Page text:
Everyone knows that having a newborn baby is a hellish, sleep-deprived ordeal that is quickly forgotten when your baby grows into a “TV newborn” who smiles and laughs and melts your heart every time he does something, also known in the real world as a 3-month-old. Many kind people attempt to offer words of consolation to the sufferers during those first difficult months but get viciously snapped at for their efforts. Part of this is because new parents are irritable folks with half their brain functions temporarily disabled, and part of it is that these words of consolation are bad. Here I will explain how some common attempts to be helpful are in no way helpful. Read more on Cracked…
Growing up, I thought the perfect host was a combination of Betty Crocker and Donna Reed: perfect clothes, perfect hair, perfect food, and perfect personality all coming together to ensure her guests are well taken care of.
However, Steve Martin, a Republican State Senator from Virginia, has a different take on the what it means to be a good host. He recently received a Valentine’s Day Card from the Virginia Pro-Choice Coalition asking the state Senator to protect women’s reproductive health options — everything from raising healthy children to having access to safe, legal abortion. Martin took it upon himself to reply publicly via his Facebook page. His response originally included the following:
“…I don’t expect to be in the room or will I do anything to prevent you from obtaining a contraceptive. However, once a child does exist in your womb, I’m not going to assume a right to kill it just because the child’s host (some refer to them as mothers) doesn’t want it to remain alive.” Keep reading »
So, you think you’re ready to be a mom, huh? What kind of questions did you ask yourself: am I financially viable, is my partner on board, do we have room for this baby? All good markers of motherhood preparedness, I suppose, but let’s get real for a second.
It isn’t until I had a baby that I realized all of the above was only the beginning. Was I ready for the kind of sleep deprivation torture the folks at Gitmo only wish they’d dreamed up? Take the “Are You Ready To Be A Mom” quiz on The Stir…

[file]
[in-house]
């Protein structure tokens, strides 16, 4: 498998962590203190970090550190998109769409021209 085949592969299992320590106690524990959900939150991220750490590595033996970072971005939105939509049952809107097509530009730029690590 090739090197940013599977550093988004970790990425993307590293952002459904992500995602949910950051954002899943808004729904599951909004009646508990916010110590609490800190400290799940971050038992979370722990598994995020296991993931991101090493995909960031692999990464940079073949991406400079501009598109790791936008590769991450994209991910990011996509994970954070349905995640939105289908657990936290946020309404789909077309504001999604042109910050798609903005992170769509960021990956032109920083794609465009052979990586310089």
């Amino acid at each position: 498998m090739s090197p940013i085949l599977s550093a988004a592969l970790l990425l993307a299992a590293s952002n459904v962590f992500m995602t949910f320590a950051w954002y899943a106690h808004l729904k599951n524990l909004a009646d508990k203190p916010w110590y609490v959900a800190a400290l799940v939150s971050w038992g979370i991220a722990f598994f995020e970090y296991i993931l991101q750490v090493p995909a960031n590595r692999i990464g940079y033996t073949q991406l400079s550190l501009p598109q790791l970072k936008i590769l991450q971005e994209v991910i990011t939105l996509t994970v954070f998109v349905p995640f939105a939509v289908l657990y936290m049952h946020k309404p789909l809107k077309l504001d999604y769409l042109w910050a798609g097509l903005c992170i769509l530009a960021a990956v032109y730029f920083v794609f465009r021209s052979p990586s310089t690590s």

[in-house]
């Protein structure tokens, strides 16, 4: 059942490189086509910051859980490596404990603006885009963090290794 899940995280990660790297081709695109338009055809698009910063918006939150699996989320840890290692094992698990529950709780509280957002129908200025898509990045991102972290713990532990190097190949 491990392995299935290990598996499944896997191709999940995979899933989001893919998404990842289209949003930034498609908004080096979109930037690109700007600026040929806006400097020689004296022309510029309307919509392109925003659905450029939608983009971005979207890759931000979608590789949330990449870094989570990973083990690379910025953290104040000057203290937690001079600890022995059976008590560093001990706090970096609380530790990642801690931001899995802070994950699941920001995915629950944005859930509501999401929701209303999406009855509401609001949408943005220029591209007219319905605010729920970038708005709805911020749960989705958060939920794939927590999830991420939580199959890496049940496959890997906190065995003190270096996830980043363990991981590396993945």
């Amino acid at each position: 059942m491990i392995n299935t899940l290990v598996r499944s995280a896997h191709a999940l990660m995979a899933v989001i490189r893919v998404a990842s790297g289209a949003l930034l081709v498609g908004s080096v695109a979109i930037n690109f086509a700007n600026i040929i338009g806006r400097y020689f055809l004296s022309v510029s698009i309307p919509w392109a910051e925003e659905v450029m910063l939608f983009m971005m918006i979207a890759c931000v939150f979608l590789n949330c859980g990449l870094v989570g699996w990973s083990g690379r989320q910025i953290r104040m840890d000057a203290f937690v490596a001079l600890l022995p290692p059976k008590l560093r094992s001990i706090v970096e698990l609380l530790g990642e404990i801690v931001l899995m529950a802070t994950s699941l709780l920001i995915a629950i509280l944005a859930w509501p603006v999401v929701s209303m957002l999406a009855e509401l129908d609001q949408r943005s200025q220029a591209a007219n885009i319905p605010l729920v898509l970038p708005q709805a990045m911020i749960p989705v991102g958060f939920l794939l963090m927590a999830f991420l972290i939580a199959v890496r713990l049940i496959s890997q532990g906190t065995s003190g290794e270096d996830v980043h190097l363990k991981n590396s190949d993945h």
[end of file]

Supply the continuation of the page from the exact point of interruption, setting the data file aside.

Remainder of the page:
Right now, child protection laws in Kansas only allow spankings that don’t leave marks. Democratic State Rep Gail Finney has proposed a bill that would legalize 10 types of hand spankings and smacks to use while punishing your child. Parents can also give permission to others to spank their children. Read more on The Stir…
Within our group of friends, my husband and I were the first to get pregnant and have a kid. More than seven years later, I can now look back and see how much my friendships, particularly with my child-free friends, changed. I may not have realized it at the time, but in retrospect we experienced a few growing pains, so to speak.
When there’s any big life change — whether it’s marriage, a big move, or switch in jobs — friendships can be impacted. But there’s something about having kids that adds a little extra something to the equation. Sometimes it can be good, other times not so much. But what I’ve found to be true — both for myself and from talking to friends — is that most friendships post-baby tend to follow the same sort of pattern: Keep reading »
They say that your life completely changes when you have a baby. That this overwhelming sense of love makes you forget all of the sleepless nights and dirty diapers, the temper tantrums and crayon marks on the freshly-painted walls. Many new mothers declare that this is what they were meant to do: bring another life into this world. I suppose this is how I feel, too — except that I’m not a mom yet.
Ever since I was a little girl, I’ve always known that I wanted to be a mother. I used to create elaborate scenarios with my dolls as my “babies” where I was their doting mother. When I was around 14, I began babysitting for one of the local church’s childcare centers a few Sundays a month; I’d spend a couple of hours watching after babies and toddlers while their parents attended services. I bounced smiling babies on my knees, fed them bottles as they looked up at me with their big eyes, and patted their backs and sang to them as they cried. In college I made extra money by nannying for a family during the summer. I’d travel with them and their three small children, taking care of them practically 24/7. At night I was regularly woken up because of the two-year-old’s nightmares. My alarm clock was the baby wailing for his first morning bottle. But even though they weren’t my kids, I felt that emotional tug deep inside my chest. Children make me feel a peaceful happiness — like you’re living in a world where everything is pure and beautiful. Keep reading »